You got a Raspberry PI at home, but you don´t know what to do with it? With some very simple steps, you can turn it into a Gitlab Runner:Continue reading
Uploading a photo to Facebook is quite easy if the photo is on a server already. This tutorials explains how to upload a photo to Facebook directly from the device with FormData, without the need to upload in on a server first.
I recently needed to create a Table/List that loads very fast. The main problem of the existing components for lazy loading is that they are not very flexible, children height must be constant and there is a lot of super-fancy (aka complicated) code involved. So i created a much easier one that just loads everything on scrolling – or autoloads everything on interval.
As a guy who prefers to use modern stuff like Node.js instead of crappy old PHP, I´m not really a fan of the Facebook PHP SDK. But sometimes you just need to use it – so here´s a basic tutorial for the current Facebook PHP SDK, they bumped it up a major version so i had to try it. It´s a bit weird that they call it “v4-5.0” though. I knew it would be a problem to use the tag “facebook-php-sdk-v4” on github…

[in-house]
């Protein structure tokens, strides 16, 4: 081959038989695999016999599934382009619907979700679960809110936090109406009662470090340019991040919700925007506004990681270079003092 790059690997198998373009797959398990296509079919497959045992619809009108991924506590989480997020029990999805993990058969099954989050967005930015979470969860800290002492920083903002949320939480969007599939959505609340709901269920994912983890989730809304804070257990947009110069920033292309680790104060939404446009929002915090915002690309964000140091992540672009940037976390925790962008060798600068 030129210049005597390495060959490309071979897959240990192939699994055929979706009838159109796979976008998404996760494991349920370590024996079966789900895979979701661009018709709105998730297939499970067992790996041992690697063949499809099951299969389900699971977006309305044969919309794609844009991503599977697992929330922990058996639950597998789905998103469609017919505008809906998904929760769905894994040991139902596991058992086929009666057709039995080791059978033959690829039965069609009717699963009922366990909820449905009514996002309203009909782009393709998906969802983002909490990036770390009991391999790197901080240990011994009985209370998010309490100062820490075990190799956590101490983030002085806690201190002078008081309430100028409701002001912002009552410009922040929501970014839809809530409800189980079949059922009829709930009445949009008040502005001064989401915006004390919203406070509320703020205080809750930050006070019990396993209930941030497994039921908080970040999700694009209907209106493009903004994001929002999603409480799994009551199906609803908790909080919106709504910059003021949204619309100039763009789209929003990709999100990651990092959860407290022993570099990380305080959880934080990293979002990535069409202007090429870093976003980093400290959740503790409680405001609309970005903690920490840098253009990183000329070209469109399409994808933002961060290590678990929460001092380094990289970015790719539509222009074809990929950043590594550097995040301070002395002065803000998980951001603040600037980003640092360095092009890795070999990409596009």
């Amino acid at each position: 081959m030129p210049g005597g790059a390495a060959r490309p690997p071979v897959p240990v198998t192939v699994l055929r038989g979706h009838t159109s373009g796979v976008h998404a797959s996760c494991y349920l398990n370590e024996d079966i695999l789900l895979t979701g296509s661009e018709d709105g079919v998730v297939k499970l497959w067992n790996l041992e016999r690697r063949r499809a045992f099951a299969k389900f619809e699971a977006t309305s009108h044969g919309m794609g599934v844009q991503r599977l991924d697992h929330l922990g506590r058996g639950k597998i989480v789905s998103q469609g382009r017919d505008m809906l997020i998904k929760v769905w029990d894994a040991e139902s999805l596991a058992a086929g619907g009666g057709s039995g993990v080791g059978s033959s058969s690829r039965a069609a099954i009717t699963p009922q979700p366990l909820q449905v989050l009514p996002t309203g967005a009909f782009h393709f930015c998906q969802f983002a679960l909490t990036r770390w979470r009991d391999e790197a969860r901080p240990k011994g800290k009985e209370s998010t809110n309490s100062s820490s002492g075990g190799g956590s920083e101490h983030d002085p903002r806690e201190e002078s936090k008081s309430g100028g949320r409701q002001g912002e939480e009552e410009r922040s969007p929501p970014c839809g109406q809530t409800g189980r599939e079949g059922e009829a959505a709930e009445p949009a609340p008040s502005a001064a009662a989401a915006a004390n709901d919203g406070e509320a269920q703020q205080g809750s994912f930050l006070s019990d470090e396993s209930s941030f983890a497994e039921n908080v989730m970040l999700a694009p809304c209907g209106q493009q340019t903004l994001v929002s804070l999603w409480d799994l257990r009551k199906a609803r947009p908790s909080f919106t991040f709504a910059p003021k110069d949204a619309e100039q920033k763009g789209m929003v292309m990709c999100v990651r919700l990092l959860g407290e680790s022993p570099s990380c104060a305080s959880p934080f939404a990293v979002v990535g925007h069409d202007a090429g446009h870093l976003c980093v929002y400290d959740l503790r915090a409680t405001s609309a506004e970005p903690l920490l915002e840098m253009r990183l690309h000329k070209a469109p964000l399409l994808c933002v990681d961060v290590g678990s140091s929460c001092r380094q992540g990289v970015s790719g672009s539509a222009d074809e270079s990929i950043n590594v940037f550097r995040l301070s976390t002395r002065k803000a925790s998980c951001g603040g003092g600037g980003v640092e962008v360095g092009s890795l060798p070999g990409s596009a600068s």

Since i am a big fan of Node.js and wanted to use the latest version on my Raspberry, i´ll explain how to install it in this article. We´ll take the pro route this time and compile Node.js on our own, because we want the latest Node.js version and they are not very fast with the ARM builds. And because it´s cool.
While the older Raspberry versions (A/B/B+) may not be up for the task, you can easily use the Raspberry 2 for a Minecraft server. At least 5 concurrent users are no problem at all, depending on your bandwidth. My Raspberry 2 did not use more than 300% CPU in a test, which is actually 75% – most of the time it was even below 200% (=50% on the Raspberry 2). It seems that Minecraft scales well over the 4 cores, at least with the version i am using.